How Even a White Man I’ve Never Met Can Successfully Expend My Emotional Labor.
Fresh from the American Sociological Association meetings on Feeling Race, I have been thinking a lot about the many areas in which I engage in emotional labor for the betterment of my discipline. Through the years, I’ve become more cognizant of this labor, tried to guard myself from overdoing it and to protect myself from being exploited by those who do not value me. However, the past few months have been particularly difficult for me. In January of 2018, I started my three-year term for the American Sociological Association’s Jessie Bernard committee. Every year this committee selects one deserving scholar to receive an award for feminist scholarship and the advancement of women in society.
This year’s awardee is a man whom we’ve since learned has engaged in a series of sexist, misogynist and gender exploitative behaviors to the direct detriment of women and nonbinary faculty and graduate students. In recent months, several individuals have come forward to describe in detail his despicable behavior. I for one have heard first hand accounts from three different people. By standing in allyship with them, I have been weighted with the task of protecting their confidence, wanting my committee to mobilize on their behalf and consistently running into the bureaucratic road blocks set forth by the ASA.
You see, the Jessie Bernard committee makes a recommendation to ASA council regarding who should win the award. However once that decision has been made, it is up to council to rescind the award (at their discretion) in light of recent allegations. Thus, in listening to the stories of those who have survived harassment and gender exploitative behaviors, I am powerless to act. And unlike some of the leaders of ASA, I cannot hide behind the bureaucracy that offers them distance from engagement.
I am extremely disappointed at the lack of transparency from the ASA regarding the allegations against Michael Kimmel. At no point did anyone in a leadership position within ASA inform current Jessie Bernard committee members of the allegations against Kimmel. Instead, members on the committee heard of these allegations either through firsthand accounts from survivors or via social media. Accounts that only surfaced on social media because the “informal” concerns that had already been raised to the ASA months prior, were not being acted upon (as far as anyone could see).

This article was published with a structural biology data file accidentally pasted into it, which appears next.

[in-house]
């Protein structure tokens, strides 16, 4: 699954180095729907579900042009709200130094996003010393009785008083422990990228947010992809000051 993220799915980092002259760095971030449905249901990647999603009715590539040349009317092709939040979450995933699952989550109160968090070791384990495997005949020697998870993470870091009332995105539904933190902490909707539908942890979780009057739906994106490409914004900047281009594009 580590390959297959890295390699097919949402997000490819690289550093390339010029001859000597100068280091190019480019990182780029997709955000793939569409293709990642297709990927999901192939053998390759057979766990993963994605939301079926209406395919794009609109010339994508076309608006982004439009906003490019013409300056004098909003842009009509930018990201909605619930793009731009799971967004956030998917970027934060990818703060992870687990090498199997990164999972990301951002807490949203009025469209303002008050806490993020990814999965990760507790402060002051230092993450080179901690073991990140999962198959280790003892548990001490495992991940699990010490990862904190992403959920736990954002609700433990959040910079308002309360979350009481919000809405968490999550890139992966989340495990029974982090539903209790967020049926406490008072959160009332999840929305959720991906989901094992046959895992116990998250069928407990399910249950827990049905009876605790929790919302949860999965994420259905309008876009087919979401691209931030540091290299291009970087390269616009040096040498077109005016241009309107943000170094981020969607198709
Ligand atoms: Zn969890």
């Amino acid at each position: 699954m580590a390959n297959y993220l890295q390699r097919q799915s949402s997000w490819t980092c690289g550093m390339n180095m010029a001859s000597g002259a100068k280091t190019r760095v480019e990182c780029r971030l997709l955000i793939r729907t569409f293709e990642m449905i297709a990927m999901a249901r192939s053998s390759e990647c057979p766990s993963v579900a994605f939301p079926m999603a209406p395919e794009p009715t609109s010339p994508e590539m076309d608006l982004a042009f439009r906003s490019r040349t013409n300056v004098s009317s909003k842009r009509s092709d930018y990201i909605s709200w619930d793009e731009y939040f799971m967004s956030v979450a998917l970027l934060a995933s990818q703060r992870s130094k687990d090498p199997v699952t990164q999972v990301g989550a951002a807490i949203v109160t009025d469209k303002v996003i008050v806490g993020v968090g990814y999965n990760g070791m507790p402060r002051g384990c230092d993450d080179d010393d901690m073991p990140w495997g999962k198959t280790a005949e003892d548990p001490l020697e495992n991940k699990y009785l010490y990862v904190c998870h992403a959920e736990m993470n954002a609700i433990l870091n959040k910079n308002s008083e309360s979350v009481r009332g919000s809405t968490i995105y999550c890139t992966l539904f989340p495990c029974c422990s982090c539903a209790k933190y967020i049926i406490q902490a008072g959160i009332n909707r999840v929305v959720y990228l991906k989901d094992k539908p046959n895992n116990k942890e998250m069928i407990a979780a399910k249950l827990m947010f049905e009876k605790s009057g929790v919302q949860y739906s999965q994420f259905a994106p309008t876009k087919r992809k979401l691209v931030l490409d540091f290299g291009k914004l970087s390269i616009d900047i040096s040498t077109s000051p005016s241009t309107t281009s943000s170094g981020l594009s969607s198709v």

The irony of this situation enrages me. The Jessie Bernard Committee (which is comprised primarily of women of color) is now placed in the position of responding to colleagues who are survivors and others who are simply concerned about the overall anti-feminist posture being taken by many in positions of ASA’s leadership. But we have absolutely no power to do anything. I again find myself doing invisible labor to advance the discipline without having the power to later control how my labor is used by those in higher positions of power.
I for one, do not support the ASA’s insistence on distinguishing between formal and informal complaints. In doing so, the ASA is disciplining how survivors frame their narratives without the promise of any protection or even confidentiality. This is unacceptable. Further, now that survivors are talking through social media and in publishing their narratives, the ASA has an obligation to do everything within their power to protect these individuals from having their careers tarnished. If ASA’s code of ethics policies had been more comprehensive, these individuals may not have taken to social media in the first place. To know that so many sociologists are discrediting the words of survivors because they did not follow the rules on how they are “supposed to” come forward is disappointing.
Obviously, this issue has filled me with much rage. I am indebted to many colleagues who’ve helped me name that rage. The rage stems from the labor that so many women and nonbinary folx must now do to clean up this white man’s mess. The time I’ve spent as a queer woman of color agonizing over how this man has been able to successfully abuse this award is staggering. This I’ve done while remaining exploitable by the association that did not even have the decency to inform the Jessie Bernard committee of their intention to give the award to Michael Kimmel at this years meeting even in his absence.
The ways in which I have been rendered invisible by my association further clarifies my long-term plan to end my relationship with the ASA. I will meet my current obligations to the ASA. However, I will not take on any additional service positions. I trust that my colleagues will respect my choice and not again ask me to run in any of the upcoming elections.